In the apparatus thus constructed, when the ultrasonic wave is transmitted from the transmitter 4 on the basis of the output of the oscillator 6, it either impinges on the man 7 within the cage 1 or reflects of the wall of the cage. The ultrasonic wave reflected of the man 7 arrives partly at the receiver 5 directly or while being reflected by the wall of the cage 1 as described to the above. The output of the receiver 5 is amplified by the amplifier 8, and the frequency difference between the output of the oscillator 6 and that of the amplifier 8 is detected by the difference frequency detector circuit 9. When no one is present within the cage, or when the man 7 is present while not moving, the difference frequency becomes zero. In contrast, when the man 7 is moving within the cage, the frequency of the ultrasonic wave reaching the receiver 5 is changed due to the Doppler effect, and the difference in frequency at the output of the difference frequency detector circuit 9 is directly proportional to the rate at which the man 7 moves. The comparator 10 provides an abnormality signal 11 on the basis of the difference frequency when the movement of the man 7 within the cage has become at least a preset rate i.e., the present difference frequency. Here, an elevator control circuit, not shown, is enabled to sound a buzzer in the cage in response to the abnormality signal 11, thereby warning to the man 7 within the cage; to execute the operation of opening the door during the stoppage of the cage; or to stop the cage at the nearest floor and then execute the door opening operation during the running of the cage.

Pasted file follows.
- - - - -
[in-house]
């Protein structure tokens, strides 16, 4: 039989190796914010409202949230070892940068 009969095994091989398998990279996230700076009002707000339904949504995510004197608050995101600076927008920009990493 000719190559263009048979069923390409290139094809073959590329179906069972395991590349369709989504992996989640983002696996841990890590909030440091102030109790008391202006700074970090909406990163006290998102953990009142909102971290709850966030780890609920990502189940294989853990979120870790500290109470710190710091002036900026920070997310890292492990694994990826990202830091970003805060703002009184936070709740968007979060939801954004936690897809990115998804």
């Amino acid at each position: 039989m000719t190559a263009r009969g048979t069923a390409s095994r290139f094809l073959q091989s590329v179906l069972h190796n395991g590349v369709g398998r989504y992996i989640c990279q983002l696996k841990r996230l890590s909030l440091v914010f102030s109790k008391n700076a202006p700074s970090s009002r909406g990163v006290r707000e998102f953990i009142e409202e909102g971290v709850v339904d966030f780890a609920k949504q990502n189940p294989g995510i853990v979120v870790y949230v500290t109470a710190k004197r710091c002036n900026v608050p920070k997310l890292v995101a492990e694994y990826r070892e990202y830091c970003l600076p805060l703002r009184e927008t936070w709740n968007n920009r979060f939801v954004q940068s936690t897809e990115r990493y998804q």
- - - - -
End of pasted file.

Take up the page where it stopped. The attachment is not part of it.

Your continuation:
FIGS. 3 to 5 show another embodiment of this invention, in which the same symbols as in FIGS. 1 and 2 indicate identical or corresponding portions. FIG. 3 is a view showing the state of the upper part of the doorway of the cage 1 of the elevator. Numeral 12 indicates a rail for the cage door, numeral 13 a guide rail which is disposed in the upper part of the cage door 2, and numeral 14 a roller which moves along the guide rail 13. FIG. 4 is a view showing the details of a part A in FIG. 3. It is a sectional view seen in the direction of the opening and closing of the door of the cage, and illustrates the state in which the cage door is midway of the opening or closure thereof. Numeral 15 designates a hanger which suspends the door 2, numeral 16 a changer roller which is mounted on the hanger 15 by a pivot not shown and which rolls on the rail 12, numeral 17 an arm which moves in interlocking relationship with the rollers 14, numeral 18 a guide for the arm 17, and numeral 19 a transmission and reception unit in which the transmitter 4 and the receiver 5 are assembled. Symbol 19a denotes the state of the transmission and reception unit under the fully open condition of the cage door 2, and symbol 19b the state of the transmission and reception unit under the fully closed condition of the cage door. Numeral 20 represents an anchor plate for the transmission and reception unit, and numerals 21 and 22 represent shafts respectively, which are constructed so as to permit the transmission and reception unit 19 to rotate relative to the transmission and reception unit anchor plate 20 and to permit the transmission and reception unit 19 and the arm 17 to rotate. Here, when the door 2 of the cage has shifted into the fully closed condition, the rollers 14 operate relative to the guide rail 13 in the upper part of the cage door 2, and the arm 17 moves in the lengthwise direction thereof. Owing to the linkage constructed of the shafts 21 and 22, the transmission and reception unit 19 is brought into the state 19b and is directed inwardly of the cage room, so that any abnormality in the cage can be detected in accordance with this invention. Conversely, when the cage door has shifted into the fully open condition, the rollers 14 operate relative to the guide rail 13 in the upper part of the cage door 2, and the arm 17 moves to bring the transmission and reception unit 19 into the state 19a. Then, the transmission and reception unit 19 is directed towards the hall of the elevator, and the apparatus is applicable to the detection of a man who comes close to the cage from the hall or is present in the hall, owing to a circuit arrangement similar to the foregoing one.